Going back a bit, “soul, without Nous, is inert”, meaning it has no motion, no impetus, no drive.  After all, just as God has no means to sense since there is nothing outside God to sense (VIII.2), the soul without body has no means to move since there is nothing to move.  Thus, it is motionless, incapable of doing anything.  “Once a soul has entered [a human] body, [the soul] will acquire Nous”; once the soul gains a body, it gains the ability to move and a source from which motion is derived.  This is the soul-Nous that comes with soul, not the divine Nous that we have to strive for with Logos (VIII.4).  So, before a soul ever gets to a body, it has no Nous, though it still exists within Nous; then, once it joins with a body, it is given Nous.  But if a soul already has Nous before entering the body, then it has already acquired it and does not get an “extra portion” of Nous: “[the soul] which does not require [Nous], goes out such as it had entered”.  This means that the soul has already been joined to a body before, and has already been given Nous, yet the soul is going to another body; thus, the soul has left one body and goes to another.  This statement implies reincarnation or transmigration of souls, which fits with hints from before about souls perfecting themselves through bodies.

To begin with, however, “every soul, before entering the body, is deprived of Nous”.  Then, “Nous joins it from the body”; note that soul-Nous is not simply given to the soul from Nous, but from the body.  The body is crucial to the soul’s development, and is the basis for soul-Nous to even be present.  Just as the world is in God and Man is in the world (VII.5), so too is God in the world, since “everything is within man” (IX.4).  God is in itself, too, but the soul is only intelligible and not sensible, though still lacking God in itself.  The soul must be mixed with the body in the essence of Man in order to be given soul-Nous; only then can it “eventually [become] endowed with Nous”.  There doesn’t appear to be any difference between different disembodied or unembodied souls, though once a soul has been mixed with the essence of Man, it gains the capacity for Nous in a way that other souls do not; the soul undergoes a fundamental difference.  To use alchemical terms, this makes the material world and the body the crucible within which the actions and reactions of spiritual “materials” interact with each other to refine themselves, using the body as the base stratum of material.  Through refinement and perfection, incorporating true knowledge of the world, ourselves, and God, the prima materia of the alchemists is transformed into the purest gold and leaves the Caput Mortum behind, the end result and Great Work of the alchemists, the Magnum Opus of the magician.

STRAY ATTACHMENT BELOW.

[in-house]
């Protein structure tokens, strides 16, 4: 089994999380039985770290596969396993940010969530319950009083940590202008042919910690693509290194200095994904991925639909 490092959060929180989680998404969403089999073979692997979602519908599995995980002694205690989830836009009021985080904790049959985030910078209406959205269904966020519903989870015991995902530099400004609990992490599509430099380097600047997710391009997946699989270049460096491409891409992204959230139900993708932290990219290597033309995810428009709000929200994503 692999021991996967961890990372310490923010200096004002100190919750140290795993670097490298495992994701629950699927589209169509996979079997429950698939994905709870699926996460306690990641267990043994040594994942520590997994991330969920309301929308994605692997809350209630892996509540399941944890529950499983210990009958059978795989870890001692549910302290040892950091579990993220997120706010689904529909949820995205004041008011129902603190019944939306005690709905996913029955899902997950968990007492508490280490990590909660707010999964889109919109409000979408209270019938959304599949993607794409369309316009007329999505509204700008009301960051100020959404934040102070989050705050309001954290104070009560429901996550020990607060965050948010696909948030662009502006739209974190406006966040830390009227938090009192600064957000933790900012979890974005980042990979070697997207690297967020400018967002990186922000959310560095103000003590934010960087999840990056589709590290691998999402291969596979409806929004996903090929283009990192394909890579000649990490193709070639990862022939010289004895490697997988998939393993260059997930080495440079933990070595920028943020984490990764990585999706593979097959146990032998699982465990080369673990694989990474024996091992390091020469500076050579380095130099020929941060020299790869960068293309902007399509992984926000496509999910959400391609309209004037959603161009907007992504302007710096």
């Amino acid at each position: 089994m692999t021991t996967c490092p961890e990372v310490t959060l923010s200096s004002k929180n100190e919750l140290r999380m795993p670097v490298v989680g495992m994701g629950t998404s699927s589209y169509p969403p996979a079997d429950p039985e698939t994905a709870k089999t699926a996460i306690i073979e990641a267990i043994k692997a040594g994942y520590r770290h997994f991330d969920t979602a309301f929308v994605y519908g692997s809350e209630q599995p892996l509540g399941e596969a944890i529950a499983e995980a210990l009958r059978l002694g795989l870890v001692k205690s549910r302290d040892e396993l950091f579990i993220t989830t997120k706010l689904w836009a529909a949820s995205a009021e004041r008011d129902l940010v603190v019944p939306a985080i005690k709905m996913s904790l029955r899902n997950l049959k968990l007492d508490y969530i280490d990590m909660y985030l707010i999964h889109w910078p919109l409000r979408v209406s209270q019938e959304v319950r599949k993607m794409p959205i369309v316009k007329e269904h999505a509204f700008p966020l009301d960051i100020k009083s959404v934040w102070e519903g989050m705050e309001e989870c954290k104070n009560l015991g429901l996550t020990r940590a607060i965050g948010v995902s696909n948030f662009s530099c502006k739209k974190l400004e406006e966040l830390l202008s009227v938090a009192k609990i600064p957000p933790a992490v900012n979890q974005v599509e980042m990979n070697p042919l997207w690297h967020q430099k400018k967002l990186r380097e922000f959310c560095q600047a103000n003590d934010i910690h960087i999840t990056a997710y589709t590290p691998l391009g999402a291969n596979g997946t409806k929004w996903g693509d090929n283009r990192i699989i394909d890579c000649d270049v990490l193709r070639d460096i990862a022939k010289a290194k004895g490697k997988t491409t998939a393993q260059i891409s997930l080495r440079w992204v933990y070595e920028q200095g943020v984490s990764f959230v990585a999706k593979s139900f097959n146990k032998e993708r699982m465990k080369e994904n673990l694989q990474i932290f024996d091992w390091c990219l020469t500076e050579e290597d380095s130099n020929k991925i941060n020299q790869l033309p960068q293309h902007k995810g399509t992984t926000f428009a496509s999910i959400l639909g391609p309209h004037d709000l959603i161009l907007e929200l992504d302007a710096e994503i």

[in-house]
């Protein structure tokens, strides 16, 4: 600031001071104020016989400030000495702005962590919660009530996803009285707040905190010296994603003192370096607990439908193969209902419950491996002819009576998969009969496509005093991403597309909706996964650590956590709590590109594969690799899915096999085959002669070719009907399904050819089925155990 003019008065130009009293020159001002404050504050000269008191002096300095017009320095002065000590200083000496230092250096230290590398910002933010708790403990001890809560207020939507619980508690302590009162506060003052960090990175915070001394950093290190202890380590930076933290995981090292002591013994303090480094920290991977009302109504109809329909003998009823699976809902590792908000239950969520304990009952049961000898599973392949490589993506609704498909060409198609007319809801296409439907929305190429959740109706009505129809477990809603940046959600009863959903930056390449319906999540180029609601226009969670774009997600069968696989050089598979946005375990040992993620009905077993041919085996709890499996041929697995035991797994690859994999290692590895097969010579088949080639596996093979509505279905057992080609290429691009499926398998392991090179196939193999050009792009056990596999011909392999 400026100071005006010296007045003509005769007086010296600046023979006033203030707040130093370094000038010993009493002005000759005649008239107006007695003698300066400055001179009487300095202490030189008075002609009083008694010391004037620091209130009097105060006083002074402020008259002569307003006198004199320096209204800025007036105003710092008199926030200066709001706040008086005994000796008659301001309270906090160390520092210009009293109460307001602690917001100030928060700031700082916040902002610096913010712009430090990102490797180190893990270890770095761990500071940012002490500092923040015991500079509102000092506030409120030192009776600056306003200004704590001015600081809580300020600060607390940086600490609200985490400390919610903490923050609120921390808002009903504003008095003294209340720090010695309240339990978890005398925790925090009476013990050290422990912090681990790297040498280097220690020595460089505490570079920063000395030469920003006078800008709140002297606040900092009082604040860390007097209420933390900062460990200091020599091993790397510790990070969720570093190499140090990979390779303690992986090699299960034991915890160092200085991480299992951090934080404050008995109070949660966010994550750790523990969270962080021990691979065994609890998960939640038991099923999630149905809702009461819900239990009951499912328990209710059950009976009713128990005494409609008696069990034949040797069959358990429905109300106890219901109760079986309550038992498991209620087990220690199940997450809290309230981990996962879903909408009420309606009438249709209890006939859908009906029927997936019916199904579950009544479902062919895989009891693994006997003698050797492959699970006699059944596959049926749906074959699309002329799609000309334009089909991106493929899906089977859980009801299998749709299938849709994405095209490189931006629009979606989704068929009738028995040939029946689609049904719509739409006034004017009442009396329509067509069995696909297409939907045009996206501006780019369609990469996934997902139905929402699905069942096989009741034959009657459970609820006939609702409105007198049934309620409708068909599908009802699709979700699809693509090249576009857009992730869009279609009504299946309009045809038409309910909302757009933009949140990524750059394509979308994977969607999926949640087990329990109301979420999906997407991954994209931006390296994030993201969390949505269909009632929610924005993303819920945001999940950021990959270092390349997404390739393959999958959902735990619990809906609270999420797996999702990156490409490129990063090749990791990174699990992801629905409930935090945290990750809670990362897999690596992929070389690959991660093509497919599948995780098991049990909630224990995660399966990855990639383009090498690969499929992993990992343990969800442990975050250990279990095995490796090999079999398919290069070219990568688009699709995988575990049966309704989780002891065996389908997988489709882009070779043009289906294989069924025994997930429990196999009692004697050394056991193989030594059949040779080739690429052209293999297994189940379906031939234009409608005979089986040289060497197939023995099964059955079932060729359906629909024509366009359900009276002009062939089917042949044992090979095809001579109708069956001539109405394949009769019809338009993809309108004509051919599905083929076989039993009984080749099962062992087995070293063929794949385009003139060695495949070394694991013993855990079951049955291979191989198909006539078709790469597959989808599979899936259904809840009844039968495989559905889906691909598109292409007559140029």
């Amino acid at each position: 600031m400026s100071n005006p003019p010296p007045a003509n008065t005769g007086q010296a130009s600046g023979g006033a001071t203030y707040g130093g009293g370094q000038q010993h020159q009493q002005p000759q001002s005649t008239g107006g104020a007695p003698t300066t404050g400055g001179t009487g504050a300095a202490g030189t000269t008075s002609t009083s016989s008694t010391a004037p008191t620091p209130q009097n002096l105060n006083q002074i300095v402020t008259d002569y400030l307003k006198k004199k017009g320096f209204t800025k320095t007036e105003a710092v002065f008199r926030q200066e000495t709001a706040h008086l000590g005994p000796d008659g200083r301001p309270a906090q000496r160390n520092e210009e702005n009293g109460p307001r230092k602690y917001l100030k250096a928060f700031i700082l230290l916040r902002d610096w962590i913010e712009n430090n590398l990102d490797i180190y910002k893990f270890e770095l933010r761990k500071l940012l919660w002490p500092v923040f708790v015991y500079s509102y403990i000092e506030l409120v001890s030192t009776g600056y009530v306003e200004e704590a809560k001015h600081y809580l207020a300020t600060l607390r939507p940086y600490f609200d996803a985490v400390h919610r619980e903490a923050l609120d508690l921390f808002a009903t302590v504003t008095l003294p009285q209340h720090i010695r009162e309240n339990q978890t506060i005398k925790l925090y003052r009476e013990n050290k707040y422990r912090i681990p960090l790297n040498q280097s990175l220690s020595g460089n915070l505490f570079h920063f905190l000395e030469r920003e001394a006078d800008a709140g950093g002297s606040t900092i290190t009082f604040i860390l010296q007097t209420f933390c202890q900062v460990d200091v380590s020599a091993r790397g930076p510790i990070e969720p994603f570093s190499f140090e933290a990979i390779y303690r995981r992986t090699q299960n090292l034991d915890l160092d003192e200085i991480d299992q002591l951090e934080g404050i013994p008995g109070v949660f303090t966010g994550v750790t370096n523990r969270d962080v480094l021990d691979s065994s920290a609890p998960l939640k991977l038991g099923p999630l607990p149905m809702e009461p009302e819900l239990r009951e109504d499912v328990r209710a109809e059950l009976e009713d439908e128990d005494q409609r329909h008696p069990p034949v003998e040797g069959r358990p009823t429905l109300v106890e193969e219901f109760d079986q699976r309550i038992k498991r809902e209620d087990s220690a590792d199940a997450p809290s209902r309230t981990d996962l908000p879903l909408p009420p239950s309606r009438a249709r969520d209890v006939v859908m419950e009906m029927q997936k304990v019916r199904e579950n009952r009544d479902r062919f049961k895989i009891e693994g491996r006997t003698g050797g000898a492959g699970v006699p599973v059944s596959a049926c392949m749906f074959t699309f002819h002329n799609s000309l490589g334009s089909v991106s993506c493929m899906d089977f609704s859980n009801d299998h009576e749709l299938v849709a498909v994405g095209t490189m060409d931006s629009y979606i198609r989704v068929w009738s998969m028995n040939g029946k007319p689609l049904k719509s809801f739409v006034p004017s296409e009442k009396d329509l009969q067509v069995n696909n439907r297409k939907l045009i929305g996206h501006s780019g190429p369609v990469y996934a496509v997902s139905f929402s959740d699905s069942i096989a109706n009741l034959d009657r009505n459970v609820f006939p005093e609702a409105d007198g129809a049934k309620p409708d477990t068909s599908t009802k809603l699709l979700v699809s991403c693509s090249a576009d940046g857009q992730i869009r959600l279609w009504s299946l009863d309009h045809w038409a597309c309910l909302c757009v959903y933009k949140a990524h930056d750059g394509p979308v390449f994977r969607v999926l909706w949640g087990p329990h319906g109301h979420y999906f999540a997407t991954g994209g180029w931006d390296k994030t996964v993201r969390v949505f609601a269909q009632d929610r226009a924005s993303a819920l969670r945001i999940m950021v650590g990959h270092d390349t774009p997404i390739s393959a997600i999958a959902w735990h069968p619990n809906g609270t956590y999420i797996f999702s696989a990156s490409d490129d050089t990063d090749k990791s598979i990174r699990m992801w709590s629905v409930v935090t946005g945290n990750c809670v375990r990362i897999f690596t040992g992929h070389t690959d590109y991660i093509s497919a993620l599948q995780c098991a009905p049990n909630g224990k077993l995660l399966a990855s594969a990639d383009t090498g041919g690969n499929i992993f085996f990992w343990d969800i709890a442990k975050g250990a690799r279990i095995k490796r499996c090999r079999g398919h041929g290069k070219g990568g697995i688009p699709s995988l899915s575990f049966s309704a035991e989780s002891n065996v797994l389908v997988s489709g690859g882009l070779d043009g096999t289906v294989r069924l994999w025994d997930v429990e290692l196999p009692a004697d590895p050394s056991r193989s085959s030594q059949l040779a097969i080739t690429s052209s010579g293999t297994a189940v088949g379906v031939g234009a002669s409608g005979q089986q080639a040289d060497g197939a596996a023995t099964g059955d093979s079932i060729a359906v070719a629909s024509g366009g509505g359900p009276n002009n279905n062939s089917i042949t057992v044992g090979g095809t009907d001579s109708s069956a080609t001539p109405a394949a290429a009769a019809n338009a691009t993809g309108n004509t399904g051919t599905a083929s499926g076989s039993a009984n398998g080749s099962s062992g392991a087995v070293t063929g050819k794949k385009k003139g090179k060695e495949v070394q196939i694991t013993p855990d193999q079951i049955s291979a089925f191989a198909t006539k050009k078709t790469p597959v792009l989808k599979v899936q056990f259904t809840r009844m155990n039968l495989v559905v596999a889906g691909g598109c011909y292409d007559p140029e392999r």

Still, this process isn’t easy, and can be easily set back. “That soul which has gone out of the human body has got an ill memory”; we know from before that the soul “will not know the beings outside the body” (VI.2), but now we see that there’s more at stake here.  “Soul, even covered with the body, is forced to remember its unforgetfulness”.  This is a little unclear, but keep in mind that memory is the retaining of knowledge and the ability to access it later on in time.  Knowledge is God; by remaining in knowledge, we remain in God.  By forgetting knowledge, we leave God.  Thus, by remembering our unforgetfulness, we remember our tendency to always be in knowledge/God, and so remember who and what we truly are as Man.  While we may not yet be unforgetful, we still have unforgetfulness.  This is what our immortality (at least in part) consists of.

Of course, that’s not all we are.  As Man, we have two natures, the immortal and mortal, and also the unforgetful and the forgetful.  Our eternal knowledge and union with God is our immortality and also our unforgetfulness; thus, our mortality and forgetfulness is our live and death as a living bodily creature.  Neither of these things is either the body’s or the soul’s pristine form, however: “one change is unforgetful and another change brings about forgetfulness”.  The bestowing of Nous upon the soul gives it unforgetfulness; the death of the body around the soul brings about forgetfulness.  We must choose immortality and Nous to never forget who we are; to choose mortality and the body, “to treat the body well [over the soul”, brings about forgetfulness, a lack of knowledge, and the “perdition” of V.2.

One response

  1. Pingback: 49 Days of Definitions: Review | The Digital Ambler